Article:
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If FCI was Paid What Govt Owes It, Fiscal Deficit Would Have Been 4% of GDP

Feb 5, 2019

Vivek Kaul

No number fudged, Prime Minister wanted honest budget. - Piyush Goyal, finance minister of India.

It all depends on what we mean by meaning. - Jonathan Franzen, The End of the End of the Earth.

In response to yesterday's piece, some readers wrote in wanting me to discuss the role of the Food Corporation of India (FCI) in the government's fiscal deficit, in a little more detail. Fiscal deficit is the difference between what a government earns and what it spends, and is expressed as a percentage of the gross domestic product (GDP).

Let's try and understand this pointwise.

1) First and foremost, it is important to understand the role of FCI, in the Indian economy. FCI was founded in 1965 to basically fulfill these three objectives: a) provide the right price to farmers and in the process protect their interests. b) distribute foodgrains through the length and breadth of India through the public distribution system (or ration shops as they are better known as). c) ensure food security by maintaining buffer stocks of rice and wheat.

2) The FCI fulfills these objectives by buying rice and wheat directly from farmers at a minimum support price (MSP), which is set by the government every year. There is a lot of politics involved in the setting up of MSP, but this is not the place to discuss it.

3) Once FCI buys the rice and wheat it stores it in its godowns. From there, the rice and wheat is moved from the surplus states (which produce much more rice or wheat than they consume) to the deficient states (which consume much more rice or wheat than they produce), and sold through the public distribution system, at a very low price. This is to meet the requirements of the National Food Security Act and other welfare measures of the government.

4) Hence, in that sense, FCI is offering a subsidy to those who are entitled to buy rice and wheat from the public distribution system, at a very low price. The FCI does not have access to an endless supply of money and given this needs to be compensated by the government for this.

5) The government compensates the FCI through the money it allocates towards food subsidy in the budget. Take the case of the current financial year. The government has allocated Rs 1,71,298 crore towards food subsidies. Of this Rs 1,40,098 crore is supposed to go to FCI.

This payment is essential because FCI needs to continue to be in operation, so that it has the money to buy rice and wheat when the next year and the next cycle of buying comes around.

6) So far so good. Everything seems straightforward. But this is where things start to get complicated. The expenditure of the government works on a cash basis. This basically means that unless a government has paid for something, with money leaving its bank account, it is not counted as expenditure. This is a loophole (for a lack of a better word) that the government makes use of when it comes to FCI. The accounting of the government does not work on an accrual basis as it does in case of corporates.

7) Over the last few years, every year, the government does not pay FCI, the amount it should actually be paying to settle all its dues.

While, the government has budgeted Rs 1,40,098 crore to pay FCI during the course of this year, it is not enough. This is not something new and has been happening for nearly two decades. Nevertheless, earlier it used to happen in a small proportion. It has now become gargantuan.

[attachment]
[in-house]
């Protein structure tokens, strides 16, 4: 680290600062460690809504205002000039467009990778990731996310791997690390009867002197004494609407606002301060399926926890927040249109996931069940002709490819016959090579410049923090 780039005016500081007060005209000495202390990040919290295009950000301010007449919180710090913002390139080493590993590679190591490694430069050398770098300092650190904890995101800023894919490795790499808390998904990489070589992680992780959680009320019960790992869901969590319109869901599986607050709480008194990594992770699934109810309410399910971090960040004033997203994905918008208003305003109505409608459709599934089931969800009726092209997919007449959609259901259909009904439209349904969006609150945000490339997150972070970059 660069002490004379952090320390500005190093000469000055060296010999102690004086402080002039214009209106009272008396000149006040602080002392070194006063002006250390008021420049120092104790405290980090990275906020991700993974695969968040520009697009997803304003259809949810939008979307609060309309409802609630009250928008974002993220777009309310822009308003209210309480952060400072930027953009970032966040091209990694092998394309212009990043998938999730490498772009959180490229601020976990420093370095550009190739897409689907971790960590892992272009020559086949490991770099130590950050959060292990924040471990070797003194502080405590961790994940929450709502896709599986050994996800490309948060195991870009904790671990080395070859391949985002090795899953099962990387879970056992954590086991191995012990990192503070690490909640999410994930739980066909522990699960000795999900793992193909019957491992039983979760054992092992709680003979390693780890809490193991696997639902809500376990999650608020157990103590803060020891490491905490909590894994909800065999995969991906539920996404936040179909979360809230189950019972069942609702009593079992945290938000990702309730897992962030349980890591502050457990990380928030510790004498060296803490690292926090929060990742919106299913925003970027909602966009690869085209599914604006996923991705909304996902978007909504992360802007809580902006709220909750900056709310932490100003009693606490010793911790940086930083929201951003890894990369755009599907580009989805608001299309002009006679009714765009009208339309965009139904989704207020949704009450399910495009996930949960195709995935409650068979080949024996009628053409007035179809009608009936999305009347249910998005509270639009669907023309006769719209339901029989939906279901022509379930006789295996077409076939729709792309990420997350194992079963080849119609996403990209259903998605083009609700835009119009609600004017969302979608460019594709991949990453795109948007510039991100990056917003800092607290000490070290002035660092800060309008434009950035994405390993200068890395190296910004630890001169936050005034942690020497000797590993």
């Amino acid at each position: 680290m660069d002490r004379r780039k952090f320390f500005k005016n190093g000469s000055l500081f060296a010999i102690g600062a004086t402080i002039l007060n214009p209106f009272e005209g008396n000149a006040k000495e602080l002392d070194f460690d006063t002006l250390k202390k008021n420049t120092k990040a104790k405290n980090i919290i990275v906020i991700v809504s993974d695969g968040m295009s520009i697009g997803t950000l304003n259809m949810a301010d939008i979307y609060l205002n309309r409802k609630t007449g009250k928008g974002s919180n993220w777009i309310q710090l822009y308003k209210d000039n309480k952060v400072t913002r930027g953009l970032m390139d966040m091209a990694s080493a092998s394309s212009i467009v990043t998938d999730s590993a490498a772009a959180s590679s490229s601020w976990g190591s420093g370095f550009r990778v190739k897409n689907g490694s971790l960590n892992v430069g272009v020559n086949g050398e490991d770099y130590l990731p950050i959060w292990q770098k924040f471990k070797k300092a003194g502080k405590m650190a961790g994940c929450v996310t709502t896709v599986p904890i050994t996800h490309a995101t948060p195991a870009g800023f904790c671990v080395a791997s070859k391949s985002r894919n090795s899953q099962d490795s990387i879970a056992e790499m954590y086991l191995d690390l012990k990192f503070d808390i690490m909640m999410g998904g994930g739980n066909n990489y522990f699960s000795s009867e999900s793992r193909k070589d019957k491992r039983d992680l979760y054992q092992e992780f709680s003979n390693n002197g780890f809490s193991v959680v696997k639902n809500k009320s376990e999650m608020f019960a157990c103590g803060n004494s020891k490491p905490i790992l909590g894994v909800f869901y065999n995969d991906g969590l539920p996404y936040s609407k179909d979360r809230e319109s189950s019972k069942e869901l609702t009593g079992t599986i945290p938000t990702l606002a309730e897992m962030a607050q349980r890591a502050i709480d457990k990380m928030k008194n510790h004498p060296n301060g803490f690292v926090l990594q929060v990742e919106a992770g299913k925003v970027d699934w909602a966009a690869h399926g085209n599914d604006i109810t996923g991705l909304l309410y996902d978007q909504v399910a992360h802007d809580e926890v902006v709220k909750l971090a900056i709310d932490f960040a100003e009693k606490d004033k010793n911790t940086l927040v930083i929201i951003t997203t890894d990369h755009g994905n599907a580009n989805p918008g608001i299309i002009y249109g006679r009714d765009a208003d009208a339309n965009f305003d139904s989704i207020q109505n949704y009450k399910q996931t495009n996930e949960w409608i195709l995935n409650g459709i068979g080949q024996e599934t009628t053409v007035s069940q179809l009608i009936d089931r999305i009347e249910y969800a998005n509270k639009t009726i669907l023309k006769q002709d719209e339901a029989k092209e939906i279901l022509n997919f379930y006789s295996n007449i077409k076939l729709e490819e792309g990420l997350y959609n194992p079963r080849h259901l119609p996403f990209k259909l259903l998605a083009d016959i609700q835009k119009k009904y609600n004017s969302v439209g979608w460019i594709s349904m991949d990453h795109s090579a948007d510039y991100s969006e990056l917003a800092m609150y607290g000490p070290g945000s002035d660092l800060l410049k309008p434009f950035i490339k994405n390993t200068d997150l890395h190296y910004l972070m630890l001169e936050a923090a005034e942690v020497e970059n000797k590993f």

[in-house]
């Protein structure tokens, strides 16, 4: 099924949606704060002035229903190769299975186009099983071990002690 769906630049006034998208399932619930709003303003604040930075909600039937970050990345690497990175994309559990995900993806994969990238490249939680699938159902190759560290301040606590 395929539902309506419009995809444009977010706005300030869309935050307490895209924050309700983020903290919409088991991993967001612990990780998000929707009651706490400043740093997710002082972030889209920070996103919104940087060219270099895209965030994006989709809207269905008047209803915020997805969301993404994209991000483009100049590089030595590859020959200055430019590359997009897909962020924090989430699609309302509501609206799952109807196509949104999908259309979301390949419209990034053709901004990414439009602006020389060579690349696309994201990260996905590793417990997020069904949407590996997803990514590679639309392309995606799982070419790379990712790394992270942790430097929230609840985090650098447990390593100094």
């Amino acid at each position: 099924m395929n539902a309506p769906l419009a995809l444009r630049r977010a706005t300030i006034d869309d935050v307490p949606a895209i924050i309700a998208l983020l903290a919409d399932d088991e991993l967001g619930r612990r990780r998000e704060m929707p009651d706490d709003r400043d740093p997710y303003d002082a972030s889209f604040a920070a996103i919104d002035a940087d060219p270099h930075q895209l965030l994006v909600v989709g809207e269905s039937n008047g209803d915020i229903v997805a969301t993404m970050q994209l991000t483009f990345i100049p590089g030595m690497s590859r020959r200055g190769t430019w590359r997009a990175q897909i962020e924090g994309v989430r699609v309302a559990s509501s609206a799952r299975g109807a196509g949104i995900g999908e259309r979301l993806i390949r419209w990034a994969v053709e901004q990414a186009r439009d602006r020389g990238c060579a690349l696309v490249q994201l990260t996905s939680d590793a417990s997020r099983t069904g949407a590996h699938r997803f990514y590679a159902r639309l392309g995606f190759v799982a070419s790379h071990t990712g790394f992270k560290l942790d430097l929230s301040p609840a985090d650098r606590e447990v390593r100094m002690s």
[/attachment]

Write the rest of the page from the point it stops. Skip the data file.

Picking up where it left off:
In 2000-2001, 90.4% of the subsidy incurred by the FCI was paid by the government. By 2016-2017, this had dropped to 48.9%.

The payment not made, gets carried over to the next year. It is referred to as a carryover liability. The carryover liability has gone up year after year. In 2011-2012, it was at Rs 23,427 crore. By the start of this financial year (2018-2019) this had reached Rs 1,35,822 crore.

The government has allocated Rs 1,40,098 crore to FCI during this financial year. This means that the carryover liability will get paid off totally.

Further, Rs 4,276 crore (Rs 1,40,098 crore minus Rs 1,35,822 crore) will go towards paying the subsidies incurred by the FCI during this financial year. The net subsidies incurred by FCI during 2018-2019 stand at Rs 1,25,198 crore. Hence, in reality Rs 1,20,922 crore (Rs 1,25,198 crore minus Rs 4,276 crore) of subsidy will remain unpaid.

This will become a carryover liability for the FCI and move on to next year. And this is the money that the government should technically be paying FCI, but it's not. Given this, no money is leaving the government accounts, and hence, no expenditure is being incurred. Since, no expenditure is being incurred, the government expenditure comes down to that extent and so does the fiscal deficit.

8) If FCI does not get compensated correctly, how does it continue to operate. It borrows money. Like the interim budget, presented by the finance minister a few days back tells us that during 2018-2019, FCI raised total of Rs 1,56,943 crore from "others". The budget does not tell us who these others are.

In fact, in 2016-2017, the FCI had borrowed Rs 70,000 crore from National Small Savings Fund. This went up to Rs 1,21,000 crore in 2017-2018. National Small Savings Fund is where the money invested in small savings schemes like the Public Provident Fund, post office savings deposits and certificates, lands up.

Technically, all this borrowing should show up on the books of the government, as expenditure and then as borrowing to finance that expenditure, but it doesn't. This, as explained earlier, happens because government accounts work on a cash basis.

9) Of course, FCI pays interest on this borrowing. This interest also gets added to what the government owes it, and gets carried forward to the next year.